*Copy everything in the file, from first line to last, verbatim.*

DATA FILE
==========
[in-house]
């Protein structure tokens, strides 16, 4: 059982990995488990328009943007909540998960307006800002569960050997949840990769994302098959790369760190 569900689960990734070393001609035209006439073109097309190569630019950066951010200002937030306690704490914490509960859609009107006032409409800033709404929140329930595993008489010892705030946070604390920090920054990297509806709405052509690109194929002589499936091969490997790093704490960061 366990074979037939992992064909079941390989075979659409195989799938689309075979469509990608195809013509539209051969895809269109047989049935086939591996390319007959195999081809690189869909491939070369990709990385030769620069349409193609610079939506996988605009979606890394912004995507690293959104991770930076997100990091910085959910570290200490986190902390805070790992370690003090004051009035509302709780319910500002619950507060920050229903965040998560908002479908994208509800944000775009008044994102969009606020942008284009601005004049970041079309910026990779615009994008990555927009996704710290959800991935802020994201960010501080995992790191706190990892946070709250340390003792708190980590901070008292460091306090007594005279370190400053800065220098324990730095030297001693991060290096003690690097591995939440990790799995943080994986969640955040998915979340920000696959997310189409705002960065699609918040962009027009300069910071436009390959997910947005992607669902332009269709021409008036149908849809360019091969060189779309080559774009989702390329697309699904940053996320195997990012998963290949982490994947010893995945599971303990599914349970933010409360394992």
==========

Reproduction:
[in-house]
């Protein structure tokens, strides 16, 4: 059982990995488990328009943007909540998960307006800002569960050997949840990769994302098959790369760190 569900689960990734070393001609035209006439073109097309190569630019950066951010200002937030306690704490914490509960859609009107006032409409800033709404929140329930595993008489010892705030946070604390920090920054990297509806709405052509690109194929002589499936091969490997790093704490960061 366990074979037939992992064909079941390989075979659409195989799938689309075979469509990608195809013509539209051969895809269109047989049935086939591996390319007959195999081809690189869909491939070369990709990385030769620069349409193609610079939506996988605009979606890394912004995507690293959104991770930076997100990091910085959910570290200490986190902390805070790992370690003090004051009035509302709780319910500002619950507060920050229903965040998560908002479908994208509800944000775009008044994102969009606020942008284009601005004049970041079309910026990779615009994008990555927009996704710290959800991935802020994201960010501080995992790191706190990892946070709250340390003792708190980590901070008292460091306090007594005279370190400053800065220098324990730095030297001693991060290096003690690097591995939440990790799995943080994986969640955040998915979340920000696959997310189409705002960065699609918040962009027009300069910071436009390959997910947005992607669902332009269709021409008036149908849809360019091969060189779309080559774009989702390329697309699904940053996320195997990012998963290949982490994947010893995945599971303990599914349970933010409360394992």